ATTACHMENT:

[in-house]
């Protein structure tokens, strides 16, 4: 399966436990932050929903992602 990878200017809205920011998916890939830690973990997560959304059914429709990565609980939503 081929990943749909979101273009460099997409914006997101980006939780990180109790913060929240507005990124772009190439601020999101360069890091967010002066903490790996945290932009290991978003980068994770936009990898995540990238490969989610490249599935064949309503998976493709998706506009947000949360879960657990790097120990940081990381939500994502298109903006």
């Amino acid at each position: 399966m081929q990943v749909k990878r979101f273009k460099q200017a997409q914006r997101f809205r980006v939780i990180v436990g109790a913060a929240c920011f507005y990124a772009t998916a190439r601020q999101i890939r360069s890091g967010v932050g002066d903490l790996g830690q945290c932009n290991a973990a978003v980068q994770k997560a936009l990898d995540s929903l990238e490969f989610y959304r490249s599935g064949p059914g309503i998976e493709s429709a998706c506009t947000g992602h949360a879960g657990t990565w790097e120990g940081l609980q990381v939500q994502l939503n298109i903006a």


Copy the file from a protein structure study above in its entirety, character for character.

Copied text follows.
[in-house]
């Protein structure tokens, strides 16, 4: 399966436990932050929903992602 990878200017809205920011998916890939830690973990997560959304059914429709990565609980939503 081929990943749909979101273009460099997409914006997101980006939780990180109790913060929240507005990124772009190439601020999101360069890091967010002066903490790996945290932009290991978003980068994770936009990898995540990238490969989610490249599935064949309503998976493709998706506009947000949360879960657990790097120990940081990381939500994502298109903006």
């Amino acid at each position: 399966m081929q990943v749909k990878r979101f273009k460099q200017a997409q914006r997101f809205r980006v939780i990180v436990g109790a913060a929240c920011f507005y990124a772009t998916a190439r601020q999101i890939r360069s890091g967010v932050g002066d903490l790996g830690q945290c932009n290991a973990a978003v980068q994770k997560a936009l990898d995540s929903l990238e490969f989610y959304r490249s599935g064949p059914g309503i998976e493709s429709a998706c506009t947000g992602h949360a879960g657990t990565w790097e120990g940081l609980q990381v939500q994502l939503n298109i903006a």